What is a Nucleus ?
Structure of nucleus
Chromatin/Chromosomes
Nucleolus
Nuclear Envelope
Nuclear Pores
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Category: biologybiology

Plant Cell Nucleus

1.

Agrobiological Faculty
Group 4.2
Prepared by Maria Matvienko
Presentation on the topic :
Plant Cell Nucleus

2. What is a Nucleus ?

The nucleus is a
highly specialized
organelle that serves
as the information
and administrative
center of the cell. This
organelle has two
major functions. It
stores the cell's
hereditary material, or
DNA, and it
coordinates the cell's
activities, which
include intermediary
metabolism, growth,
protein synthesis, and
reproduction (cell
division).

3. Structure of nucleus

Chromatin
Chromosomes
Nucleolus
Nuclear Envelope
Nuclear Pores

4. Chromatin/Chromosomes

Packed inside the nucleus of
every human cell is nearly 6
feet of DNA, which is divided
into 46 individual molecules,
one for each chromosome
and each about 1.5 inches
long. Packing all this
material into a microscopic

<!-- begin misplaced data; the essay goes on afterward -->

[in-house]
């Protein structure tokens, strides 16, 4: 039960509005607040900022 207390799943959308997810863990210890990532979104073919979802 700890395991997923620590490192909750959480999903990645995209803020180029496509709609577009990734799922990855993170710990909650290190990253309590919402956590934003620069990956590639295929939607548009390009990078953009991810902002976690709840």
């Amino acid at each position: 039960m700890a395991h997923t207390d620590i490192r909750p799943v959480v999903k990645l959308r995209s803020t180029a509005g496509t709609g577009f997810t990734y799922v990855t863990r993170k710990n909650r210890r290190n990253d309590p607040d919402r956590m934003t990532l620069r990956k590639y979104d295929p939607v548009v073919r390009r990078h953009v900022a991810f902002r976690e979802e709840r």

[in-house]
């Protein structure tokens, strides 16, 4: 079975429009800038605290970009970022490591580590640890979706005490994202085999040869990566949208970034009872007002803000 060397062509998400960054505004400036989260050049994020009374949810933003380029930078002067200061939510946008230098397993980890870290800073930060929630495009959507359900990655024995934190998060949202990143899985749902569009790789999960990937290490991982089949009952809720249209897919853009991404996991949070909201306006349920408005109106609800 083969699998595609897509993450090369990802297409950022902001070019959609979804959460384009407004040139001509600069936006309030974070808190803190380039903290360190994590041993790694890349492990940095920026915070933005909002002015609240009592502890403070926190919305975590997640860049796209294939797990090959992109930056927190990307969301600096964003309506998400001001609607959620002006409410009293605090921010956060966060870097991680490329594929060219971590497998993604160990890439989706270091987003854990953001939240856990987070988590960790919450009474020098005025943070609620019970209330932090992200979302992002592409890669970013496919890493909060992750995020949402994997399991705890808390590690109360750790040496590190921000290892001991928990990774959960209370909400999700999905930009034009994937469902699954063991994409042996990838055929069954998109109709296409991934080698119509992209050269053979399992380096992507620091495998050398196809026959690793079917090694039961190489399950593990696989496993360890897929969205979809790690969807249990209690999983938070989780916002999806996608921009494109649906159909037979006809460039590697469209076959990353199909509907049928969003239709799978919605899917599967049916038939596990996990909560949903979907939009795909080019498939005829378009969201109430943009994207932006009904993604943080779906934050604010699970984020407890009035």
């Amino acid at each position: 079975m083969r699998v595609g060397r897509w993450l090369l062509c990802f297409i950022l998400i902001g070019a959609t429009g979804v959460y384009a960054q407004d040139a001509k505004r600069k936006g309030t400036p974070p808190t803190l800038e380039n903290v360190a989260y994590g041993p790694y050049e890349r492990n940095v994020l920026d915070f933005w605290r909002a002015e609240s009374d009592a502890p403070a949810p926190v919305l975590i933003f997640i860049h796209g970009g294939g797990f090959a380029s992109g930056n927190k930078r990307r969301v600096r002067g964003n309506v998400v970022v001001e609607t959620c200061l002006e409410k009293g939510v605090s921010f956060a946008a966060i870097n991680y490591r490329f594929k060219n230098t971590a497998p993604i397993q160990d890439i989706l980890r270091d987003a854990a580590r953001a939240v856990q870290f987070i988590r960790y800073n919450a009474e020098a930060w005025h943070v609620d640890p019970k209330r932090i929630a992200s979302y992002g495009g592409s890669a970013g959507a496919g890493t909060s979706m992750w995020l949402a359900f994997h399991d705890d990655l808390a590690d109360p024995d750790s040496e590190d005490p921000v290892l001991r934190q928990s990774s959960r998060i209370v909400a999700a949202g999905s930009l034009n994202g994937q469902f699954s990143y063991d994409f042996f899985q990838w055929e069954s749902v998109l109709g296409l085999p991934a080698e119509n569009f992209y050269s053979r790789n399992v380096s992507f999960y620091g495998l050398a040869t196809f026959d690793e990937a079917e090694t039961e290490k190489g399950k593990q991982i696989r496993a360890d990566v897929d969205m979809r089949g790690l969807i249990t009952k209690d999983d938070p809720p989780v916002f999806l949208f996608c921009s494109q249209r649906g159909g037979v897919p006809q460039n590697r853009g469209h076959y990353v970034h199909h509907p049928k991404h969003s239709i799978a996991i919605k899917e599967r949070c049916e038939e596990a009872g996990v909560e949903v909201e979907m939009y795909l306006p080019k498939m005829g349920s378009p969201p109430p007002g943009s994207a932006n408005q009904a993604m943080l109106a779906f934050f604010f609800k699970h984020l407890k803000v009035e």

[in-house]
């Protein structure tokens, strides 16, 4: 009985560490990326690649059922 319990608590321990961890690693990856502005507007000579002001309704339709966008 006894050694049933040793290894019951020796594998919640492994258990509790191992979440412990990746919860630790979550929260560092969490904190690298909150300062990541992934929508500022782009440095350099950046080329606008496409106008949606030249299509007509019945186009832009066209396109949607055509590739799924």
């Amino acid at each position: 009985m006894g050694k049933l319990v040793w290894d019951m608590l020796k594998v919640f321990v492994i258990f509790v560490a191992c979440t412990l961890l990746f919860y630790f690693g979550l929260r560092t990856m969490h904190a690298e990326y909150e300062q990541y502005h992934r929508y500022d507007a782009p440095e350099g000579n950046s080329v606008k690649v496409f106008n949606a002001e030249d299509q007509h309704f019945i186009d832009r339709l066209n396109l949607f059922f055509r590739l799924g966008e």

cell nucleus is an
extraordinary feat of
packaging. For DNA to
function, it can't be
crammed into the nucleus
like a ball of string. Instead,
it is combined with proteins
and organized into a
precise, compact structure, a
dense string-like fiber called
chromatin.

5. Nucleolus

The nucleolus is a membraneless organelle within the
nucleus that manufactures
ribosomes, the cell's proteinproducing structures. Through
the microscope, the nucleolus
looks like a large dark spot
within the nucleus. A nucleus
may contain up to four
nucleoli, but within each
species the number of nucleoli
is fixed. After a cell divides, a
nucleolus is formed when
chromosomes are brought
together into nucleolar
organizing regions. During cell
division, the nucleolus
disappears.

6. Nuclear Envelope

The nuclear envelope is a double-layered
membrane that encloses the contents of the
nucleus during most of the cell's lifecycle. The
space between the layers is called the
perinuclear space and appears to connect with
the rough endoplasmic reticulum. The envelope
is perforated with tiny holes called nuclear
pores. These pores regulate the passage of
molecules between the nucleus and cytoplasm,
permitting some to pass through the
membrane, but not others. The inner surface
has a protein lining called the nuclear lamina,
which binds to chromatin and other nuclear
components.

7. Nuclear Pores

The nuclear envelope is
perforated with holes
called nuclear pores. These
pores regulate the passage
of molecules between the
nucleus and cytoplasm,
permitting some to pass
through the membrane,
but not others. Building
blocks for building DNA
and RNA are allowed into
the nucleus as well as
molecules that provide the
energy for constructing
genetic material.
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